Armed with a commandable low-90s two-seam fastball featuring plenty of movement and a slider and a changeup, the Yankees' No. 25 prospect had all the makings of a pitcher who could have debuted much earlier in 2019, especially if he opened back in the International League. That pursuit came to an end, however, when he suffered a stress reaction in his elbow during Spring Training, an injury he also had suffered during his BC days. Given his proximity to the Majors, King was pushing to return as quickly as early May, but the Yankees staff was having none of it.

"I definitely had my 10-second pity party when I found it was going to be a couple months before I could compete again," King said. "I ended up having to apologize to our rehab staff because I knew I was being a little tyrant in there who just wanted to get out as fast as possible. … It’s their job to hold us back a little bit because they don’t want us coming out too fast and getting hurt again."

The 24-year-old righty eventually did retake a Minor League mound on July 3 and began his rehab process with three limited outings in the Rookie-level Gulf Coast League and one more with Class A Short Season Staten Island. On July 30, he moved to Double-A Trenton and realized it was going to take more than just being healthy to get him back to the brink of The Show.

"Once I got going, the toughest thing was getting out of a rehab mentality and into a competitive mentality," he said. "I remember thinking in the GCL and Staten Island that I was just there to get my pitch count up and once I did that, I’ll be back in Scranton and ready to go. I didn’t have great outings and was only getting my pitch count up, that’s all. Once I got to Trenton and was facing elite hitters, I got shelled. I remember talking to everybody and saying that my mentality was to go four innings and 60 pitches, so get through that and you’ll be back. It clicked my last outing in Trenton. I had a shaky first inning, but then I started to grind through. If a runner got on first base before that, I thought it didn’t matter if he scored. Every time I had that mentality, the run scored. I finally started grinding and thinking if anyone got on base, get guys out as quick as possible."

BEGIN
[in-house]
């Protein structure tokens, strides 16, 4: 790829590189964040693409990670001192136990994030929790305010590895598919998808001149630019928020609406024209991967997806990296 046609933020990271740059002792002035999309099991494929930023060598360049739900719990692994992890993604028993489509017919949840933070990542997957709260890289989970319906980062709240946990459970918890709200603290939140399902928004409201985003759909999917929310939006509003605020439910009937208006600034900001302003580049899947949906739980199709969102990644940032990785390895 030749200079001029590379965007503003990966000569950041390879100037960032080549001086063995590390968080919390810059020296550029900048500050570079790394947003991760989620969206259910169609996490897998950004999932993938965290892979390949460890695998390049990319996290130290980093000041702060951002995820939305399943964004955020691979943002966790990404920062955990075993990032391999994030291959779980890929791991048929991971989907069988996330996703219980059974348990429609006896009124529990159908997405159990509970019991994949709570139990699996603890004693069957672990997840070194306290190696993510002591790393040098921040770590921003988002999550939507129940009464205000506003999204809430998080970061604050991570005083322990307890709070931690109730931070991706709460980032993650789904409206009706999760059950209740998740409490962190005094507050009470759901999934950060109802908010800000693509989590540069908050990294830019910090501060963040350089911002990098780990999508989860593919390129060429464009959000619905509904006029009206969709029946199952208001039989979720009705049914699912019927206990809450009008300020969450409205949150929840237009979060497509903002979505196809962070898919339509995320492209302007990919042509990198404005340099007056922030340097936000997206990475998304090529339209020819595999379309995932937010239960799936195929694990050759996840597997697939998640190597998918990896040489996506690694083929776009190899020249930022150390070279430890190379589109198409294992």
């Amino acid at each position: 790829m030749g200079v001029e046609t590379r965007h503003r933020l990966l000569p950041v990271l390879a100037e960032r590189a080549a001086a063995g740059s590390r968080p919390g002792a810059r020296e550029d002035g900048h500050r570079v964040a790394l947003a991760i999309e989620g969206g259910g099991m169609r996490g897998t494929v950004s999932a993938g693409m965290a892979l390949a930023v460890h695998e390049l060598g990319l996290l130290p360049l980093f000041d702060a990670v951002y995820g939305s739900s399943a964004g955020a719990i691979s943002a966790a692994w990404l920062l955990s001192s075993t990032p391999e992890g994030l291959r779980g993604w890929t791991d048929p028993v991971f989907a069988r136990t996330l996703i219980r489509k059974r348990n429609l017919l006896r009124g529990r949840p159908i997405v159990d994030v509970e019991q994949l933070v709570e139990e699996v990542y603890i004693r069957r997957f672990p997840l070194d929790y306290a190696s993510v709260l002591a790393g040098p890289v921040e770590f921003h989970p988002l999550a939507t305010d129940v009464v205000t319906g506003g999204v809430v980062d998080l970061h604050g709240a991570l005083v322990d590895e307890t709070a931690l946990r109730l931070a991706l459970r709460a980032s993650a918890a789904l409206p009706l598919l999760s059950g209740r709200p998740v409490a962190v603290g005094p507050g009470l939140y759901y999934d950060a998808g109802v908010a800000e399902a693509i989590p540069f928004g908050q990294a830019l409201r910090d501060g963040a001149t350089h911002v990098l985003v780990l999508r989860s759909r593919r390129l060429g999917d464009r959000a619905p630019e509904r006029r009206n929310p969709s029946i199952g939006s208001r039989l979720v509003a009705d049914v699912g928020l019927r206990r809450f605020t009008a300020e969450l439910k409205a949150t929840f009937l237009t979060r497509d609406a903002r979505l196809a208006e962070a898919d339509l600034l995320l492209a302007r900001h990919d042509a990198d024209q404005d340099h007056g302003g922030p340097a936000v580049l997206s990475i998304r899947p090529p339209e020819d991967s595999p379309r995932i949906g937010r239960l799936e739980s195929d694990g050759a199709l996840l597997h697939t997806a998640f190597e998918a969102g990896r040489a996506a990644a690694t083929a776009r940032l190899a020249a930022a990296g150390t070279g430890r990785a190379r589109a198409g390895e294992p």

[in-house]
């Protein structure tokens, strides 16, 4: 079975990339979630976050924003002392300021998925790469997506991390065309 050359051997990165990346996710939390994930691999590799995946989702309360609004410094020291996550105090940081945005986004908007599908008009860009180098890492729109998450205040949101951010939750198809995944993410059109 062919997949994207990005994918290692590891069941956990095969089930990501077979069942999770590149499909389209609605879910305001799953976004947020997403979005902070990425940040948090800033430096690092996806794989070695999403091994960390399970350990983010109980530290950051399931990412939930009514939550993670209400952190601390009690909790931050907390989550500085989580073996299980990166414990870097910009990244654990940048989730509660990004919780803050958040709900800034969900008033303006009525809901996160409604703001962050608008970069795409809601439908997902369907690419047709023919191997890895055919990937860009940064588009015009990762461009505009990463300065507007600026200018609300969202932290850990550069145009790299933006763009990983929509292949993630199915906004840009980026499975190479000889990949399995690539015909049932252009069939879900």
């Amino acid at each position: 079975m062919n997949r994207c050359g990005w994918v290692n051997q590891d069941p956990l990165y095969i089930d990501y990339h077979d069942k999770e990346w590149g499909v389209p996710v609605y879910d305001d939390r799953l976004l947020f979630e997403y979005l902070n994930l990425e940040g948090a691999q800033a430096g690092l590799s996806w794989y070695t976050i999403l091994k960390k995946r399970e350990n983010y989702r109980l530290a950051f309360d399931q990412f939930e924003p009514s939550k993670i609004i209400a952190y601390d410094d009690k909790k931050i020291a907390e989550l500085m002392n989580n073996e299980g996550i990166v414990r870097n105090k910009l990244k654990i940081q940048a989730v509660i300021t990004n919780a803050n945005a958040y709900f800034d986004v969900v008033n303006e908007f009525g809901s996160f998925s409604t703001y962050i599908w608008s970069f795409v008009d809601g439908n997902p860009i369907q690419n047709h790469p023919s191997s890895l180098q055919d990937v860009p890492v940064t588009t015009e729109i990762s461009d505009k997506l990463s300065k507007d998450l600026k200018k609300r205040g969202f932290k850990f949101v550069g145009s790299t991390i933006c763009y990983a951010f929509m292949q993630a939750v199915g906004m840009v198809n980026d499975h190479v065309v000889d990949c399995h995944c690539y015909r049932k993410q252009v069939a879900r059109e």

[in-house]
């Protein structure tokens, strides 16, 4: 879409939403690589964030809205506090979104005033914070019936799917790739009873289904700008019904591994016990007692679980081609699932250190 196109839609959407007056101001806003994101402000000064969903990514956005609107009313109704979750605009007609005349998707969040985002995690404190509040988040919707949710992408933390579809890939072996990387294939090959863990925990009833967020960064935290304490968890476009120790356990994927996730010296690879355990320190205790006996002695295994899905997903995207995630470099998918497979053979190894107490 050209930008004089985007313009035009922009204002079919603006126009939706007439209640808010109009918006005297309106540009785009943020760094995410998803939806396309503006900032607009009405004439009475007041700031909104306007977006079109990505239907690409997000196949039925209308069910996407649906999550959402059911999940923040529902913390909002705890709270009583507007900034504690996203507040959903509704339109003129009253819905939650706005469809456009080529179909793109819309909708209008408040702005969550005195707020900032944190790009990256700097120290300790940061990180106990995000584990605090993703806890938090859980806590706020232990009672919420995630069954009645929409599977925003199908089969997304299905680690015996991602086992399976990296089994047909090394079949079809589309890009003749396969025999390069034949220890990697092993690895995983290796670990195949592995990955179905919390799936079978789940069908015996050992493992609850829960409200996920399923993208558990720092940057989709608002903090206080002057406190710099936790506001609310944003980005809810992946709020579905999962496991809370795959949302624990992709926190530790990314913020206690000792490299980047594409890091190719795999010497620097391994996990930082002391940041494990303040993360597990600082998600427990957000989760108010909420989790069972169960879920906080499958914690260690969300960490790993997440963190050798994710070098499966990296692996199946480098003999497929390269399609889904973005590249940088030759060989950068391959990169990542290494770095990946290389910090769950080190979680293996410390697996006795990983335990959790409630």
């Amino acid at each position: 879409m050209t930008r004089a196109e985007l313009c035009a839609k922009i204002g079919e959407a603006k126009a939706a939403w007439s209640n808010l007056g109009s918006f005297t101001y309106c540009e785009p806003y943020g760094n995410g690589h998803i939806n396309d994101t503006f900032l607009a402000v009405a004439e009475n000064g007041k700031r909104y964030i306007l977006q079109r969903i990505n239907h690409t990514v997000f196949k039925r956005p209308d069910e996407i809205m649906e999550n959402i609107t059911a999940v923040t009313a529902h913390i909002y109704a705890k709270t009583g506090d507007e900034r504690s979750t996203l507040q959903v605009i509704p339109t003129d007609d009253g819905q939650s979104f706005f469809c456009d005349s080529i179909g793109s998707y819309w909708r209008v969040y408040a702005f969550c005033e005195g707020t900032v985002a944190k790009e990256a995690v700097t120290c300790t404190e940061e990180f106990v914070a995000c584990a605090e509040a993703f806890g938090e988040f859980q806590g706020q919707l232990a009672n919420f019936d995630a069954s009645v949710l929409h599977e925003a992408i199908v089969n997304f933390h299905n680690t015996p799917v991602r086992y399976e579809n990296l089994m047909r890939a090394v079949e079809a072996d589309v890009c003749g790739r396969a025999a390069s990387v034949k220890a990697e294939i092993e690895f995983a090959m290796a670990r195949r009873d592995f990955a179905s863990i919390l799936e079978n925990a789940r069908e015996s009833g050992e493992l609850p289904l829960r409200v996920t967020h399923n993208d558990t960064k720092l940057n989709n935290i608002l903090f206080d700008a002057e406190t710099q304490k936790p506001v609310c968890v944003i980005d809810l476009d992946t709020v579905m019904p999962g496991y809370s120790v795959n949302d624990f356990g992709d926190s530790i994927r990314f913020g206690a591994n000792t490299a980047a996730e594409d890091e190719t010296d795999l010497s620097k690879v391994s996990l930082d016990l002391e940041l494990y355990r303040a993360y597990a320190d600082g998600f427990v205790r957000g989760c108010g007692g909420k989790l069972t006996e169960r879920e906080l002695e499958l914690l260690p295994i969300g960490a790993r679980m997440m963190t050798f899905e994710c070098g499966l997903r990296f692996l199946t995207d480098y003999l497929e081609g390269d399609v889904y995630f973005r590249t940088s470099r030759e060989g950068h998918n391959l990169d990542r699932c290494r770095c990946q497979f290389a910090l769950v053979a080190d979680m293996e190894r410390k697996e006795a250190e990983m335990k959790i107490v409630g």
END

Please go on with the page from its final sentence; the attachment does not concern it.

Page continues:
In fact, King was lit up for 10 earned runs on 10 hits in only three innings in his second Trenton start on Aug. 4. Six days later, he calmed down and served up only two earned runs on six hits in 5 2/3 frames (and a season-best 90 pitches). On Aug. 16, he was back with Triple-A Scranton/Wilkes-Barre. King ran hot and cold with the RailRiders but managed to finish with a 4.15 ERA, 1.10 WHIP, 28 K's and only six walks in 23 2/3 innings during the regular season at the Minors' top level. He made one postseason start for Scranton/Wilkes-Barre in Game 2 of the IL semifinals against Durham on Sept. 6, but the club was eliminated in a sweep one day later.